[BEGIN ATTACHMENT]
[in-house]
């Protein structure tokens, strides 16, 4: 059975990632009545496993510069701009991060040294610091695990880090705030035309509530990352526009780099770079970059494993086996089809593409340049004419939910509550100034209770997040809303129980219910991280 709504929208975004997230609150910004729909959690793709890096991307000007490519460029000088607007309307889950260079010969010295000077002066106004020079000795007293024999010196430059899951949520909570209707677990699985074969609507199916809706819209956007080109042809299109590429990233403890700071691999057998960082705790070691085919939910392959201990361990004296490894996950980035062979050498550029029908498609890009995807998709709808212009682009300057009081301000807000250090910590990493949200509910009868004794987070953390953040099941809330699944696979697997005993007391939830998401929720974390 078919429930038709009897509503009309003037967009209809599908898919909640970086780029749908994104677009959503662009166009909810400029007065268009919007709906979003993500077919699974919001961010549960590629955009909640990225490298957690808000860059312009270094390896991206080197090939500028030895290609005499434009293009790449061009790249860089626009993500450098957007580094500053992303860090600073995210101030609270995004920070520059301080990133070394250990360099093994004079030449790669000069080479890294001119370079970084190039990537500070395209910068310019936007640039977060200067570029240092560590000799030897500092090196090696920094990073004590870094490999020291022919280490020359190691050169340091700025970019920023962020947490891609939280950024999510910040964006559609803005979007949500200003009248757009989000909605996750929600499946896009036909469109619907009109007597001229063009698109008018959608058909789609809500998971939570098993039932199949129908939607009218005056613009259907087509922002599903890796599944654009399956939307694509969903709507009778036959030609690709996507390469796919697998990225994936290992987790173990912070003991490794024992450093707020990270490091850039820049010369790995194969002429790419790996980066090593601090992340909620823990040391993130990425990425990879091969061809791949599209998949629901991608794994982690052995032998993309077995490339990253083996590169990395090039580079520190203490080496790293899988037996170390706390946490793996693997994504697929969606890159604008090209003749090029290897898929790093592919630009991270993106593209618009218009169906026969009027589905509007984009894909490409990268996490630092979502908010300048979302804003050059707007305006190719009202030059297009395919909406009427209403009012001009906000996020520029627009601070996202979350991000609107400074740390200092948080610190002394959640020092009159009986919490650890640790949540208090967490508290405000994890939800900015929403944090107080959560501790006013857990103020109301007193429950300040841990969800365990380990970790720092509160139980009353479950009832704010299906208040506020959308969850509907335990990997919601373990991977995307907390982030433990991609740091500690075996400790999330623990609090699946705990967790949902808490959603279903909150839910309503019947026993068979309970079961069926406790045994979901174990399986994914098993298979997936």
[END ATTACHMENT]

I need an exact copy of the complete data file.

[in-house]
């Protein structure tokens, strides 16, 4: 059975990632009545496993510069701009991060040294610091695990880090705030035309509530990352526009780099770079970059494993086996089809593409340049004419939910509550100034209770997040809303129980219910991280 709504929208975004997230609150910004729909959690793709890096991307000007490519460029000088607007309307889950260079010969010295000077002066106004020079000795007293024999010196430059899951949520909570209707677990699985074969609507199916809706819209956007080109042809299109590429990233403890700071691999057998960082705790070691085919939910392959201990361990004296490894996950980035062979050498550029029908498609890009995807998709709808212009682009300057009081301000807000250090910590990493949200509910009868004794987070953390953040099941809330699944696979697997005993007391939830998401929720974390 078919429930038709009897509503009309003037967009209809599908898919909640970086780029749908994104677009959503662009166009909810400029007065268009919007709906979003993500077919699974919001961010549960590629955009909640990225490298957690808000860059312009270094390896991206080197090939500028030895290609005499434009293009790449061009790249860089626009993500450098957007580094500053992303860090600073995210101030609270995004920070520059301080990133070394250990360099093994004079030449790669000069080479890294001119370079970084190039990537500070395209910068310019936007640039977060200067570029240092560590000799030897500092090196090696920094990073004590870094490999020291022919280490020359190691050169340091700025970019920023962020947490891609939280950024999510910040964006559609803005979007949500200003009248757009989000909605996750929600499946896009036909469109619907009109007597001229063009698109008018959608058909789609809500998971939570098993039932199949129908939607009218005056613009259907087509922002599903890796599944654009399956939307694509969903709507009778036959030609690709996507390469796919697998990225994936290992987790173990912070003991490794024992450093707020990270490091850039820049010369790995194969002429790419790996980066090593601090992340909620823990040391993130990425990425990879091969061809791949599209998949629901991608794994982690052995032998993309077995490339990253083996590169990395090039580079520190203490080496790293899988037996170390706390946490793996693997994504697929969606890159604008090209003749090029290897898929790093592919630009991270993106593209618009218009169906026969009027589905509007984009894909490409990268996490630092979502908010300048979302804003050059707007305006190719009202030059297009395919909406009427209403009012001009906000996020520029627009601070996202979350991000609107400074740390200092948080610190002394959640020092009159009986919490650890640790949540208090967490508290405000994890939800900015929403944090107080959560501790006013857990103020109301007193429950300040841990969800365990380990970790720092509160139980009353479950009832704010299906208040506020959308969850509907335990990997919601373990991977995307907390982030433990991609740091500690075996400790999330623990609090699946705990967790949902808490959603279903909150839910309503019947026993068979309970079961069926406790045994979901174990399986994914098993298979997936």